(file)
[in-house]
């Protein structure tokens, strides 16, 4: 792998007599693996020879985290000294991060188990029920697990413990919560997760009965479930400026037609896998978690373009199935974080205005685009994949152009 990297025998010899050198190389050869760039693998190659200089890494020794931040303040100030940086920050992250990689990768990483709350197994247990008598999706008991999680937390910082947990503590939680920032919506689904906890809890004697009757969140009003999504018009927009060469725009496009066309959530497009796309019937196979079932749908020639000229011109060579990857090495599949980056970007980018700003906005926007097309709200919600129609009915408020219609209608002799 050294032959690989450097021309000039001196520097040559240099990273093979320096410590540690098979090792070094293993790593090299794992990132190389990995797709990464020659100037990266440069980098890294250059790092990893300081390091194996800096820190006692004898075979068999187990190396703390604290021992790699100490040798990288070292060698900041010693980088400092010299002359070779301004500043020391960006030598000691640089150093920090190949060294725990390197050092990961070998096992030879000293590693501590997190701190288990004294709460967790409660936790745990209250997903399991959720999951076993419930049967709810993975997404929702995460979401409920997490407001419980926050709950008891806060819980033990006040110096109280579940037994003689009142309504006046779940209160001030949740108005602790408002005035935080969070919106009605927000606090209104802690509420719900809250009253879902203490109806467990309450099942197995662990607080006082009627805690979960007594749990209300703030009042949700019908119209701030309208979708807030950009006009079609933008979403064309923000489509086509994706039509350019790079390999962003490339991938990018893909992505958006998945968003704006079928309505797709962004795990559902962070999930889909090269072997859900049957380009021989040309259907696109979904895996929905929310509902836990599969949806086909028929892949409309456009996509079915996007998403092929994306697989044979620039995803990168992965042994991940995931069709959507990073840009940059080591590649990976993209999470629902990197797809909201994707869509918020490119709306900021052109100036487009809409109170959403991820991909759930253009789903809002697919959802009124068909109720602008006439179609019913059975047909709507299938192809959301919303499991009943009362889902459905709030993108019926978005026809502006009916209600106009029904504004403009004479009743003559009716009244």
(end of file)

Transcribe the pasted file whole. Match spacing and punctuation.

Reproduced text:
[in-house]
């Protein structure tokens, strides 16, 4: 792998007599693996020879985290000294991060188990029920697990413990919560997760009965479930400026037609896998978690373009199935974080205005685009994949152009 990297025998010899050198190389050869760039693998190659200089890494020794931040303040100030940086920050992250990689990768990483709350197994247990008598999706008991999680937390910082947990503590939680920032919506689904906890809890004697009757969140009003999504018009927009060469725009496009066309959530497009796309019937196979079932749908020639000229011109060579990857090495599949980056970007980018700003906005926007097309709200919600129609009915408020219609209608002799 050294032959690989450097021309000039001196520097040559240099990273093979320096410590540690098979090792070094293993790593090299794992990132190389990995797709990464020659100037990266440069980098890294250059790092990893300081390091194996800096820190006692004898075979068999187990190396703390604290021992790699100490040798990288070292060698900041010693980088400092010299002359070779301004500043020391960006030598000691640089150093920090190949060294725990390197050092990961070998096992030879000293590693501590997190701190288990004294709460967790409660936790745990209250997903399991959720999951076993419930049967709810993975997404929702995460979401409920997490407001419980926050709950008891806060819980033990006040110096109280579940037994003689009142309504006046779940209160001030949740108005602790408002005035935080969070919106009605927000606090209104802690509420719900809250009253879902203490109806467990309450099942197995662990607080006082009627805690979960007594749990209300703030009042949700019908119209701030309208979708807030950009006009079609933008979403064309923000489509086509994706039509350019790079390999962003490339991938990018893909992505958006998945968003704006079928309505797709962004795990559902962070999930889909090269072997859900049957380009021989040309259907696109979904895996929905929310509902836990599969949806086909028929892949409309456009996509079915996007998403092929994306697989044979620039995803990168992965042994991940995931069709959507990073840009940059080591590649990976993209999470629902990197797809909201994707869509918020490119709306900021052109100036487009809409109170959403991820991909759930253009789903809002697919959802009124068909109720602008006439179609019913059975047909709507299938192809959301919303499991009943009362889902459905709030993108019926978005026809502006009916209600106009029904504004403009004479009743003559009716009244």